Sam Neill and Isabelle Adjani throw down domestically in Andrzej Zulawski’s POSSESSION, a trip and a half to crazy town with no return ticket. It’s also a endlessly malleable text to be interrogated on numerous levels.
Mark (Sam Neill) returns from a mysterious business trip to find Anna (Isabelle Adjani) wants a separation. He suspects she has taken a lover, despite her adamant denials, and is shortly proved correct. Their domestic life spirals into outrageous disorder, periods apart punctuated by violent encounters in which they berate and cajole one another endlessly and come to graphic blows.
… their emotional chaos is as horrific as any of the imagery in the scenes that made the film a cult horror favourite.
To say POSSESSION is a film about the disintegration of a marriage is unhelpfully mundane and simplistic, although it is perfectly factual. It is also about monsters, doppelgängers, belief in and existence of gods, and the effects of living under an atmosphere of tension and unmitigated human agony. At times the film seems absurdist, daring the viewer to continue to take it seriously, at other moments it expands into full-scale horror, complete with spectres and viscera. The strain of Mark and Anna’s disputes generates a continual distress signal, a perpetually unpleasant note of disharmony in its most raw form. In and of itself their emotional chaos is as horrific as any of the imagery in the scenes that made the film a cult horror favourite.
Their ever-mounting, increasingly surreal violence against each other and others, not to mention the eventual fate of their sole offspring, Bob, disturbs on a level that is rarely matched. The very basic settings and characters are transformed by Zulawski’s direction and writing, stock figures pushed into extraordinary madness. In that familiar frame, he explores scenes and events almost too lurid to believe. Everyone in POSSESSION is perpetually out of air, struggling to breathe against a rising tide of a darkness populated by the evils that lurk in the most remote corners of the human heart. The end is fully open to a variety of interpretations, from the lurching metaphors of literary fiction to the more specific if also more fantastical events of basic horror or science fiction.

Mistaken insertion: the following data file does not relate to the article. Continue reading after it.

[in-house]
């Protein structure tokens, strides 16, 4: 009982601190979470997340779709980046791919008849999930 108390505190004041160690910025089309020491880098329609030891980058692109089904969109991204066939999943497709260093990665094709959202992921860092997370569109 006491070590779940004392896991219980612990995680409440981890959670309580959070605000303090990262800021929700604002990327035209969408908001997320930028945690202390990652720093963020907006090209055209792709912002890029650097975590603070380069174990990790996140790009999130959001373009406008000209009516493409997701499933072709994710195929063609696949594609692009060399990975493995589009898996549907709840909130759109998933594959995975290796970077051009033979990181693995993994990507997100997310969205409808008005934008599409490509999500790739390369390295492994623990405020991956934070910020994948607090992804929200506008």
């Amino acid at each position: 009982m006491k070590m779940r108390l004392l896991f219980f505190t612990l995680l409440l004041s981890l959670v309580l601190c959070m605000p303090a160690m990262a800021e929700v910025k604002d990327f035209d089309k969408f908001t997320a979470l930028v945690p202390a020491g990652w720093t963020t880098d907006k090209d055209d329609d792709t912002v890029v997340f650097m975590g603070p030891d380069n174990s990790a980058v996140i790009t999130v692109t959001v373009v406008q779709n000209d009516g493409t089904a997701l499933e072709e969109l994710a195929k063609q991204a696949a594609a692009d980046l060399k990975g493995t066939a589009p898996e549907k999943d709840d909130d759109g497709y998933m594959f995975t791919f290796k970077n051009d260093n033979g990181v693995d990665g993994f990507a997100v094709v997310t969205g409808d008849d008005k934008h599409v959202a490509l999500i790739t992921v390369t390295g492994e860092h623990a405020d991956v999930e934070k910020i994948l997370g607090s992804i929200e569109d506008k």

…a viewing experience so nerve wracking and unpleasant, one is inclined to ask Von Trier why he bothered.
It is interesting to note that without the advantages of contemporary, elaborate special effects, Zulawksi made a horror film as unsettling as any more recent genre offering. Similarly, he distilled the violence and emotional upheaval within the social borders of domesticity into a viewing experience so nerve wracking and unpleasant, one is inclined to ask Von Trier why he bothered. POSSESSION is a family portrait from which the eldritch horrors and dark underbelly have not been excised.